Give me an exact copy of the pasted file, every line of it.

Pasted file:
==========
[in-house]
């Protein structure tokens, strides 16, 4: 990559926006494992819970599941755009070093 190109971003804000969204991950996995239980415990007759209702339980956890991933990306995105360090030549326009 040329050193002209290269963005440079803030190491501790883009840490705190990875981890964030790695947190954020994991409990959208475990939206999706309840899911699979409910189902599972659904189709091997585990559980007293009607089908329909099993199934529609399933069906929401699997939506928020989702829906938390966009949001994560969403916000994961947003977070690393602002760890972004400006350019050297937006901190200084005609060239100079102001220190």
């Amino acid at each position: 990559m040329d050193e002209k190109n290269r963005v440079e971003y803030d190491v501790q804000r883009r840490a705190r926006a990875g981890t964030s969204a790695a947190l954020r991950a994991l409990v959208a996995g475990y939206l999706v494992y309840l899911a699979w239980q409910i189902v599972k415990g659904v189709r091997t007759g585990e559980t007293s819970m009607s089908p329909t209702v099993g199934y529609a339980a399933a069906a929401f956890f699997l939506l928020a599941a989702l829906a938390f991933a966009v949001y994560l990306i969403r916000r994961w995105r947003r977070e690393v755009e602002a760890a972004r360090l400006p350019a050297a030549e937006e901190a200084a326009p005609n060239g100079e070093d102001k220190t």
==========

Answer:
[in-house]
């Protein structure tokens, strides 16, 4: 990559926006494992819970599941755009070093 190109971003804000969204991950996995239980415990007759209702339980956890991933990306995105360090030549326009 040329050193002209290269963005440079803030190491501790883009840490705190990875981890964030790695947190954020994991409990959208475990939206999706309840899911699979409910189902599972659904189709091997585990559980007293009607089908329909099993199934529609399933069906929401699997939506928020989702829906938390966009949001994560969403916000994961947003977070690393602002760890972004400006350019050297937006901190200084005609060239100079102001220190």
């Amino acid at each position: 990559m040329d050193e002209k190109n290269r963005v440079e971003y803030d190491v501790q804000r883009r840490a705190r926006a990875g981890t964030s969204a790695a947190l954020r991950a994991l409990v959208a996995g475990y939206l999706v494992y309840l899911a699979w239980q409910i189902v599972k415990g659904v189709r091997t007759g585990e559980t007293s819970m009607s089908p329909t209702v099993g199934y529609a339980a399933a069906a929401f956890f699997l939506l928020a599941a989702l829906a938390f991933a966009v949001y994560l990306i969403r916000r994961w995105r947003r977070e690393v755009e602002a760890a972004r360090l400006p350019a050297a030549e937006e901190a200084a326009p005609n060239g100079e070093d102001k220190t």